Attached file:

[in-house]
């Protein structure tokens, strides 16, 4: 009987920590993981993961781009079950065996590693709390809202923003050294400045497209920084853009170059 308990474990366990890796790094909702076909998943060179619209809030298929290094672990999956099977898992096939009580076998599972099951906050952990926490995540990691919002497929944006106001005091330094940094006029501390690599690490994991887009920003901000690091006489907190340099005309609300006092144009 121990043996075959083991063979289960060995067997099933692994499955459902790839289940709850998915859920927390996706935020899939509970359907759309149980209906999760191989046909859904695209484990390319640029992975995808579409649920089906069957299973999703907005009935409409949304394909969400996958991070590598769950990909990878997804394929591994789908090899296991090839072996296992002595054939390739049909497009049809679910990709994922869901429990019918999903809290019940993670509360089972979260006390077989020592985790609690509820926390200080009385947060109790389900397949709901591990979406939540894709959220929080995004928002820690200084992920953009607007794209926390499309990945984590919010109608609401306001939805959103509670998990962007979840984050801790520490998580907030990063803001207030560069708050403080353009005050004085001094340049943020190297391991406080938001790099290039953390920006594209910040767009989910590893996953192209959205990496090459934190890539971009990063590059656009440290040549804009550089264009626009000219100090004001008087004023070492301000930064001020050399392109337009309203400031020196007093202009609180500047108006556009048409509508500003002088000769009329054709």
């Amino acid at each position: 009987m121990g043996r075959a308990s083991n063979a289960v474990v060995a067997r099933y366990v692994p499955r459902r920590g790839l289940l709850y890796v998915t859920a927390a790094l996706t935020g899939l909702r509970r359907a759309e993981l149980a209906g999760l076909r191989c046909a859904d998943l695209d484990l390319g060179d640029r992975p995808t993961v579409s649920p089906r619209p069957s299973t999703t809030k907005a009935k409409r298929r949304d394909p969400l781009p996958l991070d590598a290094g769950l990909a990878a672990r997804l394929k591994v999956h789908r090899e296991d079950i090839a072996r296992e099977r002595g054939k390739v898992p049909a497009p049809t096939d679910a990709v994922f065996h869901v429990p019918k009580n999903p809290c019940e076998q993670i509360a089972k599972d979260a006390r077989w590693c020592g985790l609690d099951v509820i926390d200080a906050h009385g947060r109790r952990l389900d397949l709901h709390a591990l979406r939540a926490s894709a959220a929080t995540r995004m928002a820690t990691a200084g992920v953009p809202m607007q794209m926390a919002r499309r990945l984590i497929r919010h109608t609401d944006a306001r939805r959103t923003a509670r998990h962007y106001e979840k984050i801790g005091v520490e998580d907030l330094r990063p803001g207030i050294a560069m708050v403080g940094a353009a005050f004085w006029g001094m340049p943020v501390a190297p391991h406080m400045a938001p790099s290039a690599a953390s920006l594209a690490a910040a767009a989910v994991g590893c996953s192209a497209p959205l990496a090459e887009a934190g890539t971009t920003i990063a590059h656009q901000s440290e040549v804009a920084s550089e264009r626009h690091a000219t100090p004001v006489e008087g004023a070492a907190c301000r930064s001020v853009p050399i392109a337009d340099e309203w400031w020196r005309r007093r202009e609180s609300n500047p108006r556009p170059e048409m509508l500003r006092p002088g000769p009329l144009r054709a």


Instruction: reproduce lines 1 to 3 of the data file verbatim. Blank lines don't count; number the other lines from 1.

[in-house]
């Protein structure tokens, strides 16, 4: 009987920590993981993961781009079950065996590693709390809202923003050294400045497209920084853009170059 308990474990366990890796790094909702076909998943060179619209809030298929290094672990999956099977898992096939009580076998599972099951906050952990926490995540990691919002497929944006106001005091330094940094006029501390690599690490994991887009920003901000690091006489907190340099005309609300006092144009 121990043996075959083991063979289960060995067997099933692994499955459902790839289940709850998915859920927390996706935020899939509970359907759309149980209906999760191989046909859904695209484990390319640029992975995808579409649920089906069957299973999703907005009935409409949304394909969400996958991070590598769950990909990878997804394929591994789908090899296991090839072996296992002595054939390739049909497009049809679910990709994922869901429990019918999903809290019940993670509360089972979260006390077989020592985790609690509820926390200080009385947060109790389900397949709901591990979406939540894709959220929080995004928002820690200084992920953009607007794209926390499309990945984590919010109608609401306001939805959103509670998990962007979840984050801790520490998580907030990063803001207030560069708050403080353009005050004085001094340049943020190297391991406080938001790099290039953390920006594209910040767009989910590893996953192209959205990496090459934190890539971009990063590059656009440290040549804009550089264009626009000219100090004001008087004023070492301000930064001020050399392109337009309203400031020196007093202009609180500047108006556009048409509508500003002088000769009329054709």
């Amino acid at each position: 009987m121990g043996r075959a308990s083991n063979a289960v474990v060995a067997r099933y366990v692994p499955r459902r920590g790839l289940l709850y890796v998915t859920a927390a790094l996706t935020g899939l909702r509970r359907a759309e993981l149980a209906g999760l076909r191989c046909a859904d998943l695209d484990l390319g060179d640029r992975p995808t993961v579409s649920p089906r619209p069957s299973t999703t809030k907005a009935k409409r298929r949304d394909p969400l781009p996958l991070d590598a290094g769950l990909a990878a672990r997804l394929k591994v999956h789908r090899e296991d079950i090839a072996r296992e099977r002595g054939k390739v898992p049909a497009p049809t096939d679910a990709v994922f065996h869901v429990p019918k009580n999903p809290c019940e076998q993670i509360a089972k599972d979260a006390r077989w590693c020592g985790l609690d099951v509820i926390d200080a906050h009385g947060r109790r952990l389900d397949l709901h709390a591990l979406r939540a926490s894709a959220a929080t995540r995004m928002a820690t990691a200084g992920v953009p809202m607007q794209m926390a919002r499309r990945l984590i497929r919010h109608t609401d944006a306001r939805r959103t923003a509670r998990h962007y106001e979840k984050i801790g005091v520490e998580d907030l330094r990063p803001g207030i050294a560069m708050v403080g940094a353009a005050f004085w006029g001094m340049p943020v501390a190297p391991h406080m400045a938001p790099s290039a690599a953390s920006l594209a690490a910040a767009a989910v994991g590893c996953s192209a497209p959205l990496a090459e887009a934190g890539t971009t920003i990063a590059h656009q901000s440290e040549v804009a920084s550089e264009r626009h690091a000219t100090p004001v006489e008087g004023a070492a907190c301000r930064s001020v853009p050399i392109a337009d340099e309203w400031w020196r005309r007093r202009e609180s609300n500047p108006r556009p170059e048409m509508l500003r006092p002088g000769p009329l144009r054709a």